Daesh twin suicide bombing kills 45 army recruits in Yemeni port of Aden

— IBTimes UK (@IBTimesUK) May 23, 2016

May 28: Yemeni authorities arrested seven people in Mansura for suspected links to ISIS, including one “Westerner,” a police officer told AFP.

June 17: U.S. officials, speaking on condition of anonymity, told The Washington Post that Washington plans to keep a small force of Special Operations advisers in Yemen for the foreseeable future. The some dozen men would assist UAE and other Arab forces tracking down al Qaeda in the Arabian Peninsula (AQAP).

June 18: Local tribes in Taiz mediated a prisoner swap between pro-government fighters and the Houthis, a Zaydi Shiite movement opposed to Yemen’s Sunni-majority government. The pro-government group released 118 prisoners in exchange for 76 freed by the Houthis.

June 28: Four suicide car bombings killed at least 42 people, mostly soldiers and one child, in the southeastern port city of Mukalla. The targets included military checkpoints and a military compound near a government intelligence building. ISIS claimed credit for the attack.


April 25: Parliamentary speaker Ismail Kahraman, a top member of the ruling Islamist Justice and Development Party (AKP), called for a religious constitution. Kahraman was overseeing the drafting of a new constitution. But the head of the constitutional commission said the AKP had not discussed removing secular values, which were promoted by modern Turkey’s founder, Mustafa Kemal Ataturk. Other senior AKP leaders, including Prime Minister Ahmet Davutoglu assured that the principle of secularism would be retained in the new document.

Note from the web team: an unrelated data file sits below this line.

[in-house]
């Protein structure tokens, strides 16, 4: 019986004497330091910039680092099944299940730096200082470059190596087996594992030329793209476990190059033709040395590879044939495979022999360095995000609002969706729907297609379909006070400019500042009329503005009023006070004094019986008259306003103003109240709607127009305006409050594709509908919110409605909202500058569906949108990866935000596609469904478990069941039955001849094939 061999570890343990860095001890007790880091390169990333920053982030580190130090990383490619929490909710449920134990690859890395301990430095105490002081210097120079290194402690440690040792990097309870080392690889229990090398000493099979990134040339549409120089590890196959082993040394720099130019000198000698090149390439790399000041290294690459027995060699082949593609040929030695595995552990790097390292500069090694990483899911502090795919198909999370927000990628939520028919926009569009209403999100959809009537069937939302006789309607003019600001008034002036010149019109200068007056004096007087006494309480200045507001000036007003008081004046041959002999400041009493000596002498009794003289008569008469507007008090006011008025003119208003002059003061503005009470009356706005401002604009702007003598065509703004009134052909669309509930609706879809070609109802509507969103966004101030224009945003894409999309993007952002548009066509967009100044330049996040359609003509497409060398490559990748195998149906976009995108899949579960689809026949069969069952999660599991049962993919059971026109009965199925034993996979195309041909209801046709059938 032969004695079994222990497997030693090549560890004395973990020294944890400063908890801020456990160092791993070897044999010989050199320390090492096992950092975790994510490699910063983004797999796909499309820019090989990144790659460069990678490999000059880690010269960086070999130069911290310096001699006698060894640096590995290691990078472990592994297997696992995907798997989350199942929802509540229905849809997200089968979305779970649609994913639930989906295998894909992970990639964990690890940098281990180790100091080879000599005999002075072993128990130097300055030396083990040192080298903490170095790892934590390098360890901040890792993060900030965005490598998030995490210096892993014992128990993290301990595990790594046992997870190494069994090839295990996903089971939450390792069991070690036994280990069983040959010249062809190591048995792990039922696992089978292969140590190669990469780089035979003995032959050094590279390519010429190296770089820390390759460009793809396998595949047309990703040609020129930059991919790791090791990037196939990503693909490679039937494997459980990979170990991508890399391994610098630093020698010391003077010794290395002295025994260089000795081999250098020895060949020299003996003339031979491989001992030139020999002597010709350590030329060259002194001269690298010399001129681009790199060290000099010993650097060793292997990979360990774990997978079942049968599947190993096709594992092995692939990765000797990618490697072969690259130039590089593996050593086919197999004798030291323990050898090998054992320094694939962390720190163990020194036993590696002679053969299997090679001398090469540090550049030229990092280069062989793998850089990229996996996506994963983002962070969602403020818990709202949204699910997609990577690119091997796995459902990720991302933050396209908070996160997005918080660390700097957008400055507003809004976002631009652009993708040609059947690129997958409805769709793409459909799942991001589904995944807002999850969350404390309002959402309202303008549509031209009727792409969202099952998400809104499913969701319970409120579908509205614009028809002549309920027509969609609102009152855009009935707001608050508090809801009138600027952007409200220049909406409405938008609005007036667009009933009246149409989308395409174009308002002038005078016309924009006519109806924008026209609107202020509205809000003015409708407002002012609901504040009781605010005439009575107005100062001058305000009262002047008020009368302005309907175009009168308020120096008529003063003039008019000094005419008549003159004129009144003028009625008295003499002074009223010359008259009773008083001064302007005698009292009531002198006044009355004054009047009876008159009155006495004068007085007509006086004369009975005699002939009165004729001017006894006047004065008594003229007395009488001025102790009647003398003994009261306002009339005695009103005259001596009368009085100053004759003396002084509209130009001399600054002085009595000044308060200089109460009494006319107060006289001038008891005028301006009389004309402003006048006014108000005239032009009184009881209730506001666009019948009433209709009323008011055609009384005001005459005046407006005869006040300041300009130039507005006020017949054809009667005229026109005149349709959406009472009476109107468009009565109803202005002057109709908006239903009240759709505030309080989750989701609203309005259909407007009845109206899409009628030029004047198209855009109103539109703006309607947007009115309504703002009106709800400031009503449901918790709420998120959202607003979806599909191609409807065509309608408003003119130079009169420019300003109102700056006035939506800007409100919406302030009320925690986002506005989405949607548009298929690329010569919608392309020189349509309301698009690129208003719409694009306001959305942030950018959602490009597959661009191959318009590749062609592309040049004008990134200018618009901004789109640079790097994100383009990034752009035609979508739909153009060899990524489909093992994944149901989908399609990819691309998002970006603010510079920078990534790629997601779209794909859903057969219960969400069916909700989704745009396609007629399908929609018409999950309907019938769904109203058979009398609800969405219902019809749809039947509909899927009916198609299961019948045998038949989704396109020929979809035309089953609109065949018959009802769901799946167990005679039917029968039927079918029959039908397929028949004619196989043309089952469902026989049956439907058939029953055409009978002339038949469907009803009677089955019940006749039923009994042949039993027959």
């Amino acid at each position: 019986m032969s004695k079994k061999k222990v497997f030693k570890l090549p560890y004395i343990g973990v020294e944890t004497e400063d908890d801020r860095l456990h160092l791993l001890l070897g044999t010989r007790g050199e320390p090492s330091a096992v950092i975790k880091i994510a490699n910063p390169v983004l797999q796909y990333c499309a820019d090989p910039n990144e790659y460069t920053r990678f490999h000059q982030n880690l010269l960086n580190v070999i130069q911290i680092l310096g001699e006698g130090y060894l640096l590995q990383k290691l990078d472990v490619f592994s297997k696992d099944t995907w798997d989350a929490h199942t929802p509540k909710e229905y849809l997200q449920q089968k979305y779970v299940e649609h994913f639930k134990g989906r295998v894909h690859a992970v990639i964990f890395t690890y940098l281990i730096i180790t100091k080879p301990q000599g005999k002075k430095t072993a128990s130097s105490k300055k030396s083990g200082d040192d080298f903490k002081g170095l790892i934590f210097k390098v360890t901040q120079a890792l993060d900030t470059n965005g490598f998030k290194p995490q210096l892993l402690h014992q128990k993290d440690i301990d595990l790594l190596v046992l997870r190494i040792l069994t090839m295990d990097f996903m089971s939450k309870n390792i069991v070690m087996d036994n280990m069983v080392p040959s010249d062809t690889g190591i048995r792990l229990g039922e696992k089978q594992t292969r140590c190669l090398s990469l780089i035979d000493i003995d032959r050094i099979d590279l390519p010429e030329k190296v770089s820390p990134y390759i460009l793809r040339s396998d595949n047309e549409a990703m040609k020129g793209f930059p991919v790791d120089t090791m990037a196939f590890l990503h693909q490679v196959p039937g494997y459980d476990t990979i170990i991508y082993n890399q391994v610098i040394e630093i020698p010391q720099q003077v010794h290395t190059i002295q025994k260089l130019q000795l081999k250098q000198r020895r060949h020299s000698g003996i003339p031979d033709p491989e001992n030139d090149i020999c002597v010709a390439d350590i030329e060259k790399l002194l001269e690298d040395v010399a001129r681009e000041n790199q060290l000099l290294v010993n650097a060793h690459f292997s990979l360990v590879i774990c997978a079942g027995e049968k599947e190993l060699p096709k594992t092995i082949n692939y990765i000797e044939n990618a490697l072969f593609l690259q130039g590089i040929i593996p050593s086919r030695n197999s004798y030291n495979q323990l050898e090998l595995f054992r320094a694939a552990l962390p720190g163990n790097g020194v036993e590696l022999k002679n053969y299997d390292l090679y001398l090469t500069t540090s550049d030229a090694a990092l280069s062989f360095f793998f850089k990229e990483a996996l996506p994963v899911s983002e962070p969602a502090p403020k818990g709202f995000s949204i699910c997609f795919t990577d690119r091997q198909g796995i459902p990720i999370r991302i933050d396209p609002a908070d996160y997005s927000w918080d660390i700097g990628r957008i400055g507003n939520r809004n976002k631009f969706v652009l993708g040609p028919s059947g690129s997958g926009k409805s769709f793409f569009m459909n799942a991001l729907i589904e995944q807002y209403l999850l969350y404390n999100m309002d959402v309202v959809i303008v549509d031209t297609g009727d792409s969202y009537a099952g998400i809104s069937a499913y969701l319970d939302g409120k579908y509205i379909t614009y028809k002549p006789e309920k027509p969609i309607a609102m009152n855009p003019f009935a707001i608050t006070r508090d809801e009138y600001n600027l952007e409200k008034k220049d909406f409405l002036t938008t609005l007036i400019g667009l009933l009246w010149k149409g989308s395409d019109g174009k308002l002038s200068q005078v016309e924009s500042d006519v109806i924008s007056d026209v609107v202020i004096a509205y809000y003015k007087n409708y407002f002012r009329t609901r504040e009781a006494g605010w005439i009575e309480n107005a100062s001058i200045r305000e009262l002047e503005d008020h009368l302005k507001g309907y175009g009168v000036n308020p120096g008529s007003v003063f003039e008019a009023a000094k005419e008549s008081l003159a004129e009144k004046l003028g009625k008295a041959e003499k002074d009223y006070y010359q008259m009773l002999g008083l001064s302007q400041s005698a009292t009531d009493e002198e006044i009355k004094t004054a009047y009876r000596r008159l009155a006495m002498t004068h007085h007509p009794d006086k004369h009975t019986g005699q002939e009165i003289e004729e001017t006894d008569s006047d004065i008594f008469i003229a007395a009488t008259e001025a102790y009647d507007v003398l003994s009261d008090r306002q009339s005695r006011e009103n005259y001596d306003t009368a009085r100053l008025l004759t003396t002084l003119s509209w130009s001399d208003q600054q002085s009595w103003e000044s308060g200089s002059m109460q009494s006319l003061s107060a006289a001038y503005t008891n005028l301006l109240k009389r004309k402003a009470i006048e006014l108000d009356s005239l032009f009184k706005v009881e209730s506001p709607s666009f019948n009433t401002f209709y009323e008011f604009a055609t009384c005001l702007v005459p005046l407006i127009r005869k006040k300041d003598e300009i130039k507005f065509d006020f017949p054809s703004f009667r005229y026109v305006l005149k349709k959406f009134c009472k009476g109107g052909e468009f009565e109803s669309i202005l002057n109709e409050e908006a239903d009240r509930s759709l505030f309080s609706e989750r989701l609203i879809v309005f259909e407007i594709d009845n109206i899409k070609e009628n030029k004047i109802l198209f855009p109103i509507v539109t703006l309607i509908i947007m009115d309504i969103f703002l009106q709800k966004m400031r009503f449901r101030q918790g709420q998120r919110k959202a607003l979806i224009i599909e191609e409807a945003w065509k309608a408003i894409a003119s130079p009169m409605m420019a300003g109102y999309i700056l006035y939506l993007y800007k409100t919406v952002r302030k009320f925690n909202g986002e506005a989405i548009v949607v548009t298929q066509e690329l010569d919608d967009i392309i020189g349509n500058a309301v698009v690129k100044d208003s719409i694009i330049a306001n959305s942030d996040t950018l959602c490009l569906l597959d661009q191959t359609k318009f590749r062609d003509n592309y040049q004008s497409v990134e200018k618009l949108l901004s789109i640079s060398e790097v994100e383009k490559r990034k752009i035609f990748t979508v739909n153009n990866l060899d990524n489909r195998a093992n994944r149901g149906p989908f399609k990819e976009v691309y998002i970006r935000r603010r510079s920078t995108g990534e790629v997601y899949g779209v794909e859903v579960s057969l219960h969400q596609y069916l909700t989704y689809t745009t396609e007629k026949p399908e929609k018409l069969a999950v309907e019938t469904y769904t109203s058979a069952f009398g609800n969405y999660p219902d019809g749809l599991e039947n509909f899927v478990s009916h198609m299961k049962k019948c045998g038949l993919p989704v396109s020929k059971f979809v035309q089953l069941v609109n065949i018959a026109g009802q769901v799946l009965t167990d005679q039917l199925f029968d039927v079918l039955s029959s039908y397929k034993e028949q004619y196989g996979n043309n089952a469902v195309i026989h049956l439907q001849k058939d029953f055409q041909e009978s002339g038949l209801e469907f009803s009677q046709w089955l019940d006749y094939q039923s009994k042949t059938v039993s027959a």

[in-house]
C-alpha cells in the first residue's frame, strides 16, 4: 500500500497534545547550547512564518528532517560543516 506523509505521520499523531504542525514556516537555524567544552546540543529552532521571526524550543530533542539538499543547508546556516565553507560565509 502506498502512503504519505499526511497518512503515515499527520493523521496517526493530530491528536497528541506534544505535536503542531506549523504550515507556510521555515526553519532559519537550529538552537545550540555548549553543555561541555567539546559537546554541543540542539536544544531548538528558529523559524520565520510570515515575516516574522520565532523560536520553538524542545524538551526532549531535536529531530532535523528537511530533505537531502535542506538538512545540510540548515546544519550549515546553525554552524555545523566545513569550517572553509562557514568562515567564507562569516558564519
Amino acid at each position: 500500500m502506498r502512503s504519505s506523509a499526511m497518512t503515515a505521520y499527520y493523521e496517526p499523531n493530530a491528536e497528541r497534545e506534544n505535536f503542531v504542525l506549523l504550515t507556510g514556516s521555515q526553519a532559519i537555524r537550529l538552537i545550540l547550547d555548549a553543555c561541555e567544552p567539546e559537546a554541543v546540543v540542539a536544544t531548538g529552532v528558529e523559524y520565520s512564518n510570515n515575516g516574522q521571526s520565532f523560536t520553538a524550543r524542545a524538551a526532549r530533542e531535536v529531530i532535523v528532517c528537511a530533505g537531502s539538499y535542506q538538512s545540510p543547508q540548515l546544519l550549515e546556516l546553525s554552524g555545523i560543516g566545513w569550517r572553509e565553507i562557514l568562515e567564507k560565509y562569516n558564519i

May 1: A suicide car bomber with suspected links to ISIS killed two policeman and injured more than 20 other people, including some civilians, in the city of Gaziantep, near the Syria border.

June 20: Turkish artillery fire and U.S.-led coalition airstrikes reportedly killed 23 ISIS members in northern Syria. The operation also destroyed six weapon sites and an armored vehicle.

June 28: Three attackers took a taxi to Istanbul’s Ataturk airport and opened fire at the terminal entrance. They blew themselves up after police returned fire, killing more than 40, including 13 foreign nationals. Some 239 were injured according to Istanbul’s governor. No group immediately claimed credit for the attack, but Turkish officials said they had strong evidence that ISIS leadership was involved in planning the attack. The attackers were reportedly from Russia, Uzbekistan and Kyrgyzstan.

Istanbul airport attack: Signs point to ISIS

— CBS This Morning (@CBSThisMorning) June 29, 2016